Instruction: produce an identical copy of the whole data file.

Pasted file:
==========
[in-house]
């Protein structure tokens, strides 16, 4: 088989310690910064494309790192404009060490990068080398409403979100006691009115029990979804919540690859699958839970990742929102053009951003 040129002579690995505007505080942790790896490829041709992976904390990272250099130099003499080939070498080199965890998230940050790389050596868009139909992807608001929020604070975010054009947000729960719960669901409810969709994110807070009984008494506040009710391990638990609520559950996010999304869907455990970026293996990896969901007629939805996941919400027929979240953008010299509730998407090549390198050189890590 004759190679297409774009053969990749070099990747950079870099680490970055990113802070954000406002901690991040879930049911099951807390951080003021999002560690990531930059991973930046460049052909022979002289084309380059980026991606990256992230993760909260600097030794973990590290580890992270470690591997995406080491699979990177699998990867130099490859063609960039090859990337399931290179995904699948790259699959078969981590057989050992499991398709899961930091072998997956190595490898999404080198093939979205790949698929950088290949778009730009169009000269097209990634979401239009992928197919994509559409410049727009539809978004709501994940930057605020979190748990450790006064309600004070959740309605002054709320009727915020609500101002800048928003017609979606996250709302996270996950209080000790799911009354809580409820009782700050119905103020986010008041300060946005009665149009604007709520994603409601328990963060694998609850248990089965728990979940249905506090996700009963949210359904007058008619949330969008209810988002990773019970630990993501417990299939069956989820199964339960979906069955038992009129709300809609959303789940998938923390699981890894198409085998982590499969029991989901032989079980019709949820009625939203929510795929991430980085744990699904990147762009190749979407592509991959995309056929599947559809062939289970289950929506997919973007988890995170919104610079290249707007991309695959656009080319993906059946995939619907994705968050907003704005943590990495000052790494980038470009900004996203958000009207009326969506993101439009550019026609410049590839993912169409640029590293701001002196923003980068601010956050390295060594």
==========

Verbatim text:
[in-house]
């Protein structure tokens, strides 16, 4: 088989310690910064494309790192404009060490990068080398409403979100006691009115029990979804919540690859699958839970990742929102053009951003 040129002579690995505007505080942790790896490829041709992976904390990272250099130099003499080939070498080199965890998230940050790389050596868009139909992807608001929020604070975010054009947000729960719960669901409810969709994110807070009984008494506040009710391990638990609520559950996010999304869907455990970026293996990896969901007629939805996941919400027929979240953008010299509730998407090549390198050189890590 004759190679297409774009053969990749070099990747950079870099680490970055990113802070954000406002901690991040879930049911099951807390951080003021999002560690990531930059991973930046460049052909022979002289084309380059980026991606990256992230993760909260600097030794973990590290580890992270470690591997995406080491699979990177699998990867130099490859063609960039090859990337399931290179995904699948790259699959078969981590057989050992499991398709899961930091072998997956190595490898999404080198093939979205790949698929950088290949778009730009169009000269097209990634979401239009992928197919994509559409410049727009539809978004709501994940930057605020979190748990450790006064309600004070959740309605002054709320009727915020609500101002800048928003017609979606996250709302996270996950209080000790799911009354809580409820009782700050119905103020986010008041300060946005009665149009604007709520994603409601328990963060694998609850248990089965728990979940249905506090996700009963949210359904007058008619949330969008209810988002990773019970630990993501417990299939069956989820199964339960979906069955038992009129709300809609959303789940998938923390699981890894198409085998982590499969029991989901032989079980019709949820009625939203929510795929991430980085744990699904990147762009190749979407592509991959995309056929599947559809062939289970289950929506997919973007988890995170919104610079290249707007991309695959656009080319993906059946995939619907994705968050907003704005943590990495000052790494980038470009900004996203958000009207009326969506993101439009550019026609410049590839993912169409640029590293701001002196923003980068601010956050390295060594």